I’m talking about this:
select-1from from dual;
Looks like invalid, right? Well, let’s run it:
SQL> select-1from from dual; ROM ---------- -1.0E+000
This is because:
- Oracle doesn’t need whitespace for tokenizing the SQL statement (differences in character classes will do – as I’ve explained here)
- The first from “keyword” in the above statement is broken down to two tokens as an “F” right after a digit means that the preceding number is a FLOAT (and “D” means DOUBLE) and the tokenizer stops right there, knowing that whatever comes after this character (“ROM”) is a next token, which according to the Oracle SQL syntax rules will be assigned as the output column alias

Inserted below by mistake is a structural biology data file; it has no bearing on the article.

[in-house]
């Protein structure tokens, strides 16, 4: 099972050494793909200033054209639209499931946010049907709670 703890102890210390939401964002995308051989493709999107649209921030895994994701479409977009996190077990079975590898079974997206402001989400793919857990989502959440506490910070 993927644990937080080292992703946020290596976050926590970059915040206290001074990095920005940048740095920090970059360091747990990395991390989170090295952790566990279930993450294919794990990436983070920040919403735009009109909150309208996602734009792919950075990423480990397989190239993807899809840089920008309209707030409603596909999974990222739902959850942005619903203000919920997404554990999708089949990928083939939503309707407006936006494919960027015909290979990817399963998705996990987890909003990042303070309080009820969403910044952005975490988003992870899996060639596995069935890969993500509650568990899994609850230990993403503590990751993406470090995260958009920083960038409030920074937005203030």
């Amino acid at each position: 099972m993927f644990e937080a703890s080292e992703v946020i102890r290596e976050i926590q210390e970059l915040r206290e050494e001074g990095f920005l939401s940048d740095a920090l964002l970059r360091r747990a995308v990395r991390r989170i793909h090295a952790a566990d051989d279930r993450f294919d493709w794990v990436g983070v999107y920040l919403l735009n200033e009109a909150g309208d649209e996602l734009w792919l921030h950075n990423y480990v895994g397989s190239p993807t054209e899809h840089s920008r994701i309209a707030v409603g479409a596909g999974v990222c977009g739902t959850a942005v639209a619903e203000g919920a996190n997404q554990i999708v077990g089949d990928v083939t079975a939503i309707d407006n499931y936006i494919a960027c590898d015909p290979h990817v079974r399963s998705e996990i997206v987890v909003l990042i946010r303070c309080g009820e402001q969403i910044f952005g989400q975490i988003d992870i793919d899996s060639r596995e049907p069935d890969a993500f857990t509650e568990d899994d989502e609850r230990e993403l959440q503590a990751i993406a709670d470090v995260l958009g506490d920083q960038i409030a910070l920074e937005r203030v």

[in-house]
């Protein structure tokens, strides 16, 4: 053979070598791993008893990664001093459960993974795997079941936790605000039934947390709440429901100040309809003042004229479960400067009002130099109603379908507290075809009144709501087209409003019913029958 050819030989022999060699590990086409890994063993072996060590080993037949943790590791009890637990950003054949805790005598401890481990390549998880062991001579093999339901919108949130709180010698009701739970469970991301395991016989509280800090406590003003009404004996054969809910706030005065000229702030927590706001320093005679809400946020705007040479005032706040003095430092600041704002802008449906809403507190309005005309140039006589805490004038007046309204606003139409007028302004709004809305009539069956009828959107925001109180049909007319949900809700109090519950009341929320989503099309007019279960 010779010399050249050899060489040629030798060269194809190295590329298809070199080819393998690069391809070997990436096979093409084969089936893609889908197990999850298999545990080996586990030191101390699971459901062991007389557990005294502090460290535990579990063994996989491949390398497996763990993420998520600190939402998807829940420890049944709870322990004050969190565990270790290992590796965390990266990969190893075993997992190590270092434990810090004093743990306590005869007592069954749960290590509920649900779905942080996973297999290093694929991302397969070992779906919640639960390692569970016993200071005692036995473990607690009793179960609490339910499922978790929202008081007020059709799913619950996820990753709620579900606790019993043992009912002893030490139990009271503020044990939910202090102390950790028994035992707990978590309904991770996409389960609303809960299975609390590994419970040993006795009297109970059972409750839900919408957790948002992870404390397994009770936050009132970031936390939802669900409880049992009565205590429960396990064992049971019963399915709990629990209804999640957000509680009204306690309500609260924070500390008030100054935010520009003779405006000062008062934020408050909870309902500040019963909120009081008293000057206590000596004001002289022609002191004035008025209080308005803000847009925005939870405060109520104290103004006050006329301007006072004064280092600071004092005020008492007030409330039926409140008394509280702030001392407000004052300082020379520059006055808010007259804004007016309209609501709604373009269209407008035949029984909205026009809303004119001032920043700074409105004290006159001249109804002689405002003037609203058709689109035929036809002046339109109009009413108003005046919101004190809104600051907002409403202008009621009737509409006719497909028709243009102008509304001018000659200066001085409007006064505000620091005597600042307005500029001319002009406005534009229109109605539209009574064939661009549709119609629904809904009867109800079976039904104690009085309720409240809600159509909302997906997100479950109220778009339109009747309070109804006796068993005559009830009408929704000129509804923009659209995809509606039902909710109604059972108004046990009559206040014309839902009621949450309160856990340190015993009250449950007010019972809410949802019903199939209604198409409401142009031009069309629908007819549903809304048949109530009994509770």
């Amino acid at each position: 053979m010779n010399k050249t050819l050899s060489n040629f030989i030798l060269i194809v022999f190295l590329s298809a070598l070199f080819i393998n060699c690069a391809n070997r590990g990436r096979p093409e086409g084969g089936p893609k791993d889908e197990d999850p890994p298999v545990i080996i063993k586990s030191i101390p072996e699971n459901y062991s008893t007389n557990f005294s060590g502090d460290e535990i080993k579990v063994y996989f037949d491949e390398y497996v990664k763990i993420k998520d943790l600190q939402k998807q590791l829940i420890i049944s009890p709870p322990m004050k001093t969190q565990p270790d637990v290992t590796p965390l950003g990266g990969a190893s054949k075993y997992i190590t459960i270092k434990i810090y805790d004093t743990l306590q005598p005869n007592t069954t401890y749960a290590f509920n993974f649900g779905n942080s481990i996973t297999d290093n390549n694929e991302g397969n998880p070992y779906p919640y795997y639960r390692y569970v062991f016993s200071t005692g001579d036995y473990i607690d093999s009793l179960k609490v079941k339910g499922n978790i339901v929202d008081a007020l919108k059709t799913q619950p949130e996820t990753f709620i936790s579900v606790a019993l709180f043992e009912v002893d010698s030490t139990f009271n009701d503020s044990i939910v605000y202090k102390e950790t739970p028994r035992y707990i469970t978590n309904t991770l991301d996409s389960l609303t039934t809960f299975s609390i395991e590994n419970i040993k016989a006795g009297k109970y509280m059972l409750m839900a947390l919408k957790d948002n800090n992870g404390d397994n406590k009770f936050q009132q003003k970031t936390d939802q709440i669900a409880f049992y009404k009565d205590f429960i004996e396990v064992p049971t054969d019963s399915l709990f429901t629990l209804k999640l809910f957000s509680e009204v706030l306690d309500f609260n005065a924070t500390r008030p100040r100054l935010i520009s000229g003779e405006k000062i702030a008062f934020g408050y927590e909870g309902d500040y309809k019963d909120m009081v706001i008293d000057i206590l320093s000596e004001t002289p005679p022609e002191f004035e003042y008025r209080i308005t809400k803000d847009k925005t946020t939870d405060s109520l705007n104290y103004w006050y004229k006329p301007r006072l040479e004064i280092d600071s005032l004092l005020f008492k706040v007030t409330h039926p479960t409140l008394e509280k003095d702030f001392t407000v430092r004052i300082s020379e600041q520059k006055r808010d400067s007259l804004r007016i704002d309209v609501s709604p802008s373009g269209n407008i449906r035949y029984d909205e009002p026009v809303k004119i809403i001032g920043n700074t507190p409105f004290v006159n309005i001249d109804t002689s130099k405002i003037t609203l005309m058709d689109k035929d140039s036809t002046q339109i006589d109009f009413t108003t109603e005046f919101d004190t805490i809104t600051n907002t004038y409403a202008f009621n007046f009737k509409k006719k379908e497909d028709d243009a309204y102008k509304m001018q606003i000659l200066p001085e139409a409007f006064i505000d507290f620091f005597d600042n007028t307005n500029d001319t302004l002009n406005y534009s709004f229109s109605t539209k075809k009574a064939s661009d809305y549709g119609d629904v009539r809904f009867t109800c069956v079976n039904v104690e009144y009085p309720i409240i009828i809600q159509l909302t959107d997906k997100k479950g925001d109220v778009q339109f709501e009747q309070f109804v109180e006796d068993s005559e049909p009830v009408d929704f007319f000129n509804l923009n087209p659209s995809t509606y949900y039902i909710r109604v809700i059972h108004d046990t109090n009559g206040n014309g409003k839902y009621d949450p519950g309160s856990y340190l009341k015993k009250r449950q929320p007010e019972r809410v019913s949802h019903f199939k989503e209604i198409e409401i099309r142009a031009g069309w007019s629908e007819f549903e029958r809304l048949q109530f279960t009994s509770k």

The following funky-looking SQL statements are also valid:
SQL> select.1e2ffrom dual; .1E2F ---------- 1.0E+001 SQL> select.1e2fas"."from dual; . ---------- 1.0E+001
In the upper example, the “.1e2f” means number .1 * 10^2 (scientific notation) represented as a FLOAT internally and in the lower one I’ve just added a column alias with “AS” keyword just to make the SQL look a bit crazier.
NB! I am running one more Advanced Oracle Troubleshooting training in 2018! You can attend the live online training and can download personal video recordings too. The Part 1 starts on 29th January 2018 - sign up here!